If you donated certain types of capital property to a registered charity - such as a gift of shares listed on a major stock exchange, of mutual funds or of segregated funds sold by life insurance companies - you may be eligible for an inclusion rate of zero on any capital gain realized on these gifts.
Canadian tax law makes it much more efficient to donate shares of companies to charities than to sell them and donate the proceeds. Even ignoring brokerage commissions, the good deed pays much better when it is done with shares than with the proceeds of the sale of the shares.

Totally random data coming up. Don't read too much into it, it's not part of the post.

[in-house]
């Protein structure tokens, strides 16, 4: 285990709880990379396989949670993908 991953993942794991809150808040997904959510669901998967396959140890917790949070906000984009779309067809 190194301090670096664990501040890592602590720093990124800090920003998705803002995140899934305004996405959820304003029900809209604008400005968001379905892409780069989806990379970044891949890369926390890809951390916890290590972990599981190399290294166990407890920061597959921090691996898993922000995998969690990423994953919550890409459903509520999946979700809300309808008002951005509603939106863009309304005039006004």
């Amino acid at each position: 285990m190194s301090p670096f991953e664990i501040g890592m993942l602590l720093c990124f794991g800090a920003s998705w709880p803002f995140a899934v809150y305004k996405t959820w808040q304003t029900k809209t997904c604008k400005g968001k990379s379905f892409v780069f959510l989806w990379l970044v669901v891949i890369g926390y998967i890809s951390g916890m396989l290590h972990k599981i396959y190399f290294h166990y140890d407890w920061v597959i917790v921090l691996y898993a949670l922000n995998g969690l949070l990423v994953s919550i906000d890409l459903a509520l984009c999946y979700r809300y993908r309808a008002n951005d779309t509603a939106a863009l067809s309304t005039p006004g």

In addition to the above information, if the donor has cultural property of significance to Canada and donates it to government, then the donation is regarded as being at the property's fair market value and no capital gains tax will be payable.
Good intentions have to be distilled through tax law. Where a donor has capital property, a principal residence not subject to capital gains tax, income properties or a spouse and children, giving requires not just an estimation of who should get what, but also a calculation of what it costs to give. That's an investment decision and one that a financial planner can assist in making.